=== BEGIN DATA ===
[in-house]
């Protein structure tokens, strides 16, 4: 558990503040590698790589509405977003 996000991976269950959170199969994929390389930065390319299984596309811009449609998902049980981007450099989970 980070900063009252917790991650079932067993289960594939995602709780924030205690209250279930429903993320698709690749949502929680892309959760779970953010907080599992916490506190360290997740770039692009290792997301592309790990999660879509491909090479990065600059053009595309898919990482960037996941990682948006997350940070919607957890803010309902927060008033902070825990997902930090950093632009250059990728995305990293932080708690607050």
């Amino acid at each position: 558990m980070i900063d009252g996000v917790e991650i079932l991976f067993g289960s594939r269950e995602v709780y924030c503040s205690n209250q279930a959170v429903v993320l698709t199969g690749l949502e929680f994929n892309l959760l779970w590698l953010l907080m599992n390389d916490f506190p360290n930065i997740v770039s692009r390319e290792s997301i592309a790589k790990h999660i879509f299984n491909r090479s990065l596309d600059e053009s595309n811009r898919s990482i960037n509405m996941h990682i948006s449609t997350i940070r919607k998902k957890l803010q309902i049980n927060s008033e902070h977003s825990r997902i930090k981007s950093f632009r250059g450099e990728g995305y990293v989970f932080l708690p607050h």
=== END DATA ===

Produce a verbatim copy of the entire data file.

[in-house]
């Protein structure tokens, strides 16, 4: 558990503040590698790589509405977003 996000991976269950959170199969994929390389930065390319299984596309811009449609998902049980981007450099989970 980070900063009252917790991650079932067993289960594939995602709780924030205690209250279930429903993320698709690749949502929680892309959760779970953010907080599992916490506190360290997740770039692009290792997301592309790990999660879509491909090479990065600059053009595309898919990482960037996941990682948006997350940070919607957890803010309902927060008033902070825990997902930090950093632009250059990728995305990293932080708690607050």
């Amino acid at each position: 558990m980070i900063d009252g996000v917790e991650i079932l991976f067993g289960s594939r269950e995602v709780y924030c503040s205690n209250q279930a959170v429903v993320l698709t199969g690749l949502e929680f994929n892309l959760l779970w590698l953010l907080m599992n390389d916490f506190p360290n930065i997740v770039s692009r390319e290792s997301i592309a790589k790990h999660i879509f299984n491909r090479s990065l596309d600059e053009s595309n811009r898919s990482i960037n509405m996941h990682i948006s449609t997350i940070r919607k998902k957890l803010q309902i049980n927060s008033e902070h977003s825990r997902i930090k981007s950093f632009r250059g450099e990728g995305y990293v989970f932080l708690p607050h």